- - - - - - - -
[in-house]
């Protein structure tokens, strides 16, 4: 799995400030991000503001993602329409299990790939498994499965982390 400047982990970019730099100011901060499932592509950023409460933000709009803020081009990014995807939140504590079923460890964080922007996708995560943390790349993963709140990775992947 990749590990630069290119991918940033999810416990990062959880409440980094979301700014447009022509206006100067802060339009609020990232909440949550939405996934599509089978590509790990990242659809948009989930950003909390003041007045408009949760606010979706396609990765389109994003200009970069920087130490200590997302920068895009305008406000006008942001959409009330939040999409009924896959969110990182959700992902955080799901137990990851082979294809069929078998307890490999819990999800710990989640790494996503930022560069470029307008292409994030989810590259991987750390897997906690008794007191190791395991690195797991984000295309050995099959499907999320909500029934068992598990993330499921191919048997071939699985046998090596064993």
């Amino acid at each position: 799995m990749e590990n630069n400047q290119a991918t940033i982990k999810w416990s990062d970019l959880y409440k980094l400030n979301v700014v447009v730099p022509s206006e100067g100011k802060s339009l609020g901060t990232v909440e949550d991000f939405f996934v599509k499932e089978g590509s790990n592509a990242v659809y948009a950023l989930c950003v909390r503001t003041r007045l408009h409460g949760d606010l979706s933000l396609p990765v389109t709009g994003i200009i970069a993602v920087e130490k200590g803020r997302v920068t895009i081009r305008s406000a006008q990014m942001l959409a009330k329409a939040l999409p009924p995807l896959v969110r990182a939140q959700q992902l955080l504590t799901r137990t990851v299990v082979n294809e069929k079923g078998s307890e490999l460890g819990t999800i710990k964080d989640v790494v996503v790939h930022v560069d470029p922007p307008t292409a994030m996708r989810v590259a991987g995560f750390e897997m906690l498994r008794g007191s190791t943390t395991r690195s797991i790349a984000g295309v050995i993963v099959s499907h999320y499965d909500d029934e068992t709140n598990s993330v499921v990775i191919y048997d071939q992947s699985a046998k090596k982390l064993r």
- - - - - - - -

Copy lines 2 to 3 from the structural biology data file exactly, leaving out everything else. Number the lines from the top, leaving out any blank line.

């Protein structure tokens, strides 16, 4: 799995400030991000503001993602329409299990790939498994499965982390 400047982990970019730099100011901060499932592509950023409460933000709009803020081009990014995807939140504590079923460890964080922007996708995560943390790349993963709140990775992947 990749590990630069290119991918940033999810416990990062959880409440980094979301700014447009022509206006100067802060339009609020990232909440949550939405996934599509089978590509790990990242659809948009989930950003909390003041007045408009949760606010979706396609990765389109994003200009970069920087130490200590997302920068895009305008406000006008942001959409009330939040999409009924896959969110990182959700992902955080799901137990990851082979294809069929078998307890490999819990999800710990989640790494996503930022560069470029307008292409994030989810590259991987750390897997906690008794007191190791395991690195797991984000295309050995099959499907999320909500029934068992598990993330499921191919048997071939699985046998090596064993």
């Amino acid at each position: 799995m990749e590990n630069n400047q290119a991918t940033i982990k999810w416990s990062d970019l959880y409440k980094l400030n979301v700014v447009v730099p022509s206006e100067g100011k802060s339009l609020g901060t990232v909440e949550d991000f939405f996934v599509k499932e089978g590509s790990n592509a990242v659809y948009a950023l989930c950003v909390r503001t003041r007045l408009h409460g949760d606010l979706s933000l396609p990765v389109t709009g994003i200009i970069a993602v920087e130490k200590g803020r997302v920068t895009i081009r305008s406000a006008q990014m942001l959409a009330k329409a939040l999409p009924p995807l896959v969110r990182a939140q959700q992902l955080l504590t799901r137990t990851v299990v082979n294809e069929k079923g078998s307890e490999l460890g819990t999800i710990k964080d989640v790494v996503v790939h930022v560069d470029p922007p307008t292409a994030m996708r989810v590259a991987g995560f750390e897997m906690l498994r008794g007191s190791t943390t395991r690195s797991i790349a984000g295309v050995i993963v099959s499907h999320y499965d909500d029934e068992t709140n598990s993330v499921v990775i191919y048997d071939q992947s699985a046998k090596k982390l064993r």